Let’s not mess around here: fans of Americana will be absolutely smitten after just one listen to this EP from alt-country duo Lewis & Leigh. Their third release in under a year, ‘Hidden Truths’ has a heart wrenchingly gorgeous sound, bringing a perfect blend of country and folk, with a smidgeon of a Wilco-ish influence in the guitar department. Coming together from solo projects, hearing Alva Leigh and Al Lewis harmonise is to hear something natural and pure – voices that belong together as much as Lindsey Buckingham and Stevie Nicks, as Gram Parsons and Emmylou Harris, and these four songs have the natural flow of performers who sound as if they’ve been playing together for years. The fact that at the time of this release Al Lewis and Alva Leigh had only been writing and performing together for a short time only makes ‘Hidden Truths’ all the more remarkable.
The spooked out echoing guitar sounds of ‘Heart Don’t Want’ instantly give a sense of grumbling maturity, with Lewis – a Welsh Americana enthusiast – clearly keen to ensure the harmonious drive of the vocals never drift towards the saccharine. Against this sparse backdrop, Leigh makes her first appearance in an understated fashion, almost mumbling and fragile, before Lewis adds a thoughtful harmony. The vocals quickly dominate, however, and moving into an upbeat chorus – complete with horns and a ridiculously infectious hook – the duo aim straight for the gut. The result is a country inflected pop-rocker that sounds like The Civil Wars in a jovial mood. With no weak points, it’s a natural way to begin the release, ensuring the listeners’ attentions are well and truly grabbed.
With a hard strum and a boom-chicka-boom rhythm borrowed from country’s formative years, ‘Only Fifteen’ is a fantastic example of the duo’s more upbeat and rockin’ style. Leigh’s voice shifts between the country-tinged mood of previous work to having the vulnerability of a Jenny Lewis performance, while the songwriting – with a deep commitment to storytelling – has an almost timeless appeal. More so than before, the musical arrangement is important to the overall memorability of the piece: the guitars lend a classic country flair, while the sassy horns bring a real power. Much softer at first, ‘Please Darlin’ works a late 50s twang, over which Lewis places his most assured performance, before dropping back to allow Leigh space to add an equally harmonious vocal. Finally coming together on a chorus, their blend of voices is sheer perfection, the kind of sound that could make stone melt. Although it’s all appropriated from various radio friendly sounds of the past, this country-pop performance is brilliant – guaranteed to capture the imaginations of those who love She & Him, and an ideal snapshot of the Lewis & Leigh sound for the curious.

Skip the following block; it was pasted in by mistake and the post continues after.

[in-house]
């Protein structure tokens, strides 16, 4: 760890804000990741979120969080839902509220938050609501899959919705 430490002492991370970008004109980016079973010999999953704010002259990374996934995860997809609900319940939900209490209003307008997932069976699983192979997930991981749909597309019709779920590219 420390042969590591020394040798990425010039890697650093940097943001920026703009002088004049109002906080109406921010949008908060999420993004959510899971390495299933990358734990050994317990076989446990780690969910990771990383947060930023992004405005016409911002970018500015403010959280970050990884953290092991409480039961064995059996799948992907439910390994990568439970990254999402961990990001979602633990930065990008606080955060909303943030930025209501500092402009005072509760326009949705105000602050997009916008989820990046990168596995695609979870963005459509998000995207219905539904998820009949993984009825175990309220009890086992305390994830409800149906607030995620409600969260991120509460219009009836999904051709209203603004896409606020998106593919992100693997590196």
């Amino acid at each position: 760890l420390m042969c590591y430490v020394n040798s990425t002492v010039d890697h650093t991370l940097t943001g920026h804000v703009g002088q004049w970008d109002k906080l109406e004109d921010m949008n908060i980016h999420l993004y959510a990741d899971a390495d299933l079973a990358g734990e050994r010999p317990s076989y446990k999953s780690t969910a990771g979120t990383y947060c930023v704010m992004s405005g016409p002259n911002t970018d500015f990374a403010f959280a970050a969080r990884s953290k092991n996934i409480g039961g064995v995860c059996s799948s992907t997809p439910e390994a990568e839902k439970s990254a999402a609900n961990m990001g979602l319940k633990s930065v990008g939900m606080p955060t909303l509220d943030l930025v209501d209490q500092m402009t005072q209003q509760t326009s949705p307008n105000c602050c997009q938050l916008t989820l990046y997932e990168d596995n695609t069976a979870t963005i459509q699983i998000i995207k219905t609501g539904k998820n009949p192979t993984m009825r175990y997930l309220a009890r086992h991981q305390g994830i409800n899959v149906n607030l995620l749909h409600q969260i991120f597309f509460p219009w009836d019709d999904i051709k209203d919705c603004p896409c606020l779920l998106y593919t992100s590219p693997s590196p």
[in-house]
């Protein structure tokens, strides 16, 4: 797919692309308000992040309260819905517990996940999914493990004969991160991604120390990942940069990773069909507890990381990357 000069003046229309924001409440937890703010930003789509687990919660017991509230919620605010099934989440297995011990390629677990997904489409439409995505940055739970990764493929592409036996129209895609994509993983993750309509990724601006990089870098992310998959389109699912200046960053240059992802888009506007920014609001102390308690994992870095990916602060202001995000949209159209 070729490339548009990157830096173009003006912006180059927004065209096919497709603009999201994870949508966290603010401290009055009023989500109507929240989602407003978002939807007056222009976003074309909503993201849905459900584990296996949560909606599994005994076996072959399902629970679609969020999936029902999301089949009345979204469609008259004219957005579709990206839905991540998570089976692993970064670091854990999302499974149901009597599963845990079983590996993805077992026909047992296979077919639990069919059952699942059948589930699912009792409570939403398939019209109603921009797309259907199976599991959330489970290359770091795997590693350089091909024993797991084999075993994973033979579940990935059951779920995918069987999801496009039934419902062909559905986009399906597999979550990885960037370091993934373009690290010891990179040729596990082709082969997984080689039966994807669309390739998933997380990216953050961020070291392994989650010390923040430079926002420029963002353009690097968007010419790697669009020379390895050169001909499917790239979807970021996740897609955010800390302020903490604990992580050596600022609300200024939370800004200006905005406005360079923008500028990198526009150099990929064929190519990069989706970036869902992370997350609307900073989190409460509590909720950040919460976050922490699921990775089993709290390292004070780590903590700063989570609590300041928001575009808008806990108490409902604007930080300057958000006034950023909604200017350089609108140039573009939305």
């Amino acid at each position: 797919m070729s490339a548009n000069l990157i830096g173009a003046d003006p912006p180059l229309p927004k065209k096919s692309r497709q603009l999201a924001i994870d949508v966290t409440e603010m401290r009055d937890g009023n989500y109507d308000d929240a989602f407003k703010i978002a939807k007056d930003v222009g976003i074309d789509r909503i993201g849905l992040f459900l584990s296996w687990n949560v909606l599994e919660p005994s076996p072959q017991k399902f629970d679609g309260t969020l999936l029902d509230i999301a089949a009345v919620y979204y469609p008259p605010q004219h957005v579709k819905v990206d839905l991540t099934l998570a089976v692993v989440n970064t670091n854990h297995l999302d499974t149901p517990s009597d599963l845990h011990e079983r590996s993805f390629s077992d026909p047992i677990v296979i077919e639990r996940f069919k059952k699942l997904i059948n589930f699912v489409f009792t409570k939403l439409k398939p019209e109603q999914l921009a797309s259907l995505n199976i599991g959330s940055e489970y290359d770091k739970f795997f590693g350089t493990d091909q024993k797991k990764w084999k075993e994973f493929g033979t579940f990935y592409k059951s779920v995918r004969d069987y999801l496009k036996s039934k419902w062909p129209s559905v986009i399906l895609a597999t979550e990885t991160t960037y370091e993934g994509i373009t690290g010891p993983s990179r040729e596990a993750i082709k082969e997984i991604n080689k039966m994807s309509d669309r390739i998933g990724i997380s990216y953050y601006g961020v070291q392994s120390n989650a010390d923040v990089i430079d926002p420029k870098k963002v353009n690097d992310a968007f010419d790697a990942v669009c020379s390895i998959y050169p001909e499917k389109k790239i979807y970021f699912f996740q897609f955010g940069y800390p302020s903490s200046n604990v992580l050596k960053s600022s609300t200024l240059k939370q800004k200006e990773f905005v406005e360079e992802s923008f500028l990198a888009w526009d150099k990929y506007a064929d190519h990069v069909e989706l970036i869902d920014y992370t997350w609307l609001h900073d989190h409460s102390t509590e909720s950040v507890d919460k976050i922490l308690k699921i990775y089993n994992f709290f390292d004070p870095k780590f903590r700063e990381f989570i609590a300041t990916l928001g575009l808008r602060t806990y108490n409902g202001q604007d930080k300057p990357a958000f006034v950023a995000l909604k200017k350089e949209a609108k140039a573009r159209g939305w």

Their self-penned material is complimented by a well chosen cover tune to bring things to a close. Much like Johnny Cash had a gift for turning any material – whether a country standard, a Tom Petty cut or a Soundgarden rocker – into something tailor-made for his own image, so too do Lewis & Leigh, as evidenced by their takes on tunes by acts as disparate as Coldplay and Wilco on previous releases. This time, it’s the legendary Elton John who gets the L&L treatment, as they take the twangy ‘Country Comfort’ (from the classic 1970 LP ‘Tumbleweed Connection’) and rework it with a softer edge. You’re probably thinking this was a safe bet since – like the title suggests – this one already had a country lilt and has already been covered by many (including a really country rendition by Keith Urban), but the Lewis & Leigh performance tops all but Elt himself. Lewis’s hard ringing guitar sound – clearly recorded live – brings a sense of immediacy absent from Urban’s syrupy version, while vocally (most obviously) they run rings around Rod Stewart (who, in turn had a bash at this not long after Elton). Taking turns to deliver each line on the verse, the crying lilt from Leigh sounds heartfelt, while Lewis brings a more country croon, but joining together on the chorus, the blend of styles just brings each word to life. …And the fact that this sounds so good some forty five years after Elton and Bernie Taupin wrote it is further testament to what a great song it is.
The very idea that Lewis & Leigh take a tune from a multi award winning, world famous performer and the result doesn’t actually diminish their own efforts but compliment them, just highlights how talented this pair are. Worthy of release on the Loose Music label alongside Danny and The Champs, Andrew Combs and Israel Nash, ‘Hidden Truths’ is an essential purchase. Grab it immediately.